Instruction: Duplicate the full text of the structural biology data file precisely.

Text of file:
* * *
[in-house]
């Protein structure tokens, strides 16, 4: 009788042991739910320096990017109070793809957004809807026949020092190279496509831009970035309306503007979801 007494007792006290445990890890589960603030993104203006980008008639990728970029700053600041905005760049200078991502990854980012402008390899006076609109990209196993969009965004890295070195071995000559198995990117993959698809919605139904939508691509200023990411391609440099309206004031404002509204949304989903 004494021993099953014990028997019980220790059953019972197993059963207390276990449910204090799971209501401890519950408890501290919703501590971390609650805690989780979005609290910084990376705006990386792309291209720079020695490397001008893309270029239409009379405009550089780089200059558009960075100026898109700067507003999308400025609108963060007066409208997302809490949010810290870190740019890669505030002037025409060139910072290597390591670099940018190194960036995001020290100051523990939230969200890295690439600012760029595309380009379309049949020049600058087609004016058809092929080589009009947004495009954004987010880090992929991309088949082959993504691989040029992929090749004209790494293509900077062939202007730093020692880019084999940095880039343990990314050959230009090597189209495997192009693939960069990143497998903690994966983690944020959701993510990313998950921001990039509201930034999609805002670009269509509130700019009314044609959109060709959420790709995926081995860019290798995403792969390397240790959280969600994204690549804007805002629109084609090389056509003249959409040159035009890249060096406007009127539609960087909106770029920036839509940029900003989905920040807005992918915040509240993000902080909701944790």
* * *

[in-house]
């Protein structure tokens, strides 16, 4: 009788042991739910320096990017109070793809957004809807026949020092190279496509831009970035309306503007979801 007494007792006290445990890890589960603030993104203006980008008639990728970029700053600041905005760049200078991502990854980012402008390899006076609109990209196993969009965004890295070195071995000559198995990117993959698809919605139904939508691509200023990411391609440099309206004031404002509204949304989903 004494021993099953014990028997019980220790059953019972197993059963207390276990449910204090799971209501401890519950408890501290919703501590971390609650805690989780979005609290910084990376705006990386792309291209720079020695490397001008893309270029239409009379405009550089780089200059558009960075100026898109700067507003999308400025609108963060007066409208997302809490949010810290870190740019890669505030002037025409060139910072290597390591670099940018190194960036995001020290100051523990939230969200890295690439600012760029595309380009379309049949020049600058087609004016058809092929080589009009947004495009954004987010880090992929991309088949082959993504691989040029992929090749004209790494293509900077062939202007730093020692880019084999940095880039343990990314050959230009090597189209495997192009693939960069990143497998903690994966983690944020959701993510990313998950921001990039509201930034999609805002670009269509509130700019009314044609959109060709959420790709995926081995860019290798995403792969390397240790959280969600994204690549804007805002629109084609090389056509003249959409040159035009890249060096406007009127539609960087909106770029920036839509940029900003989905920040807005992918915040509240993000902080909701944790």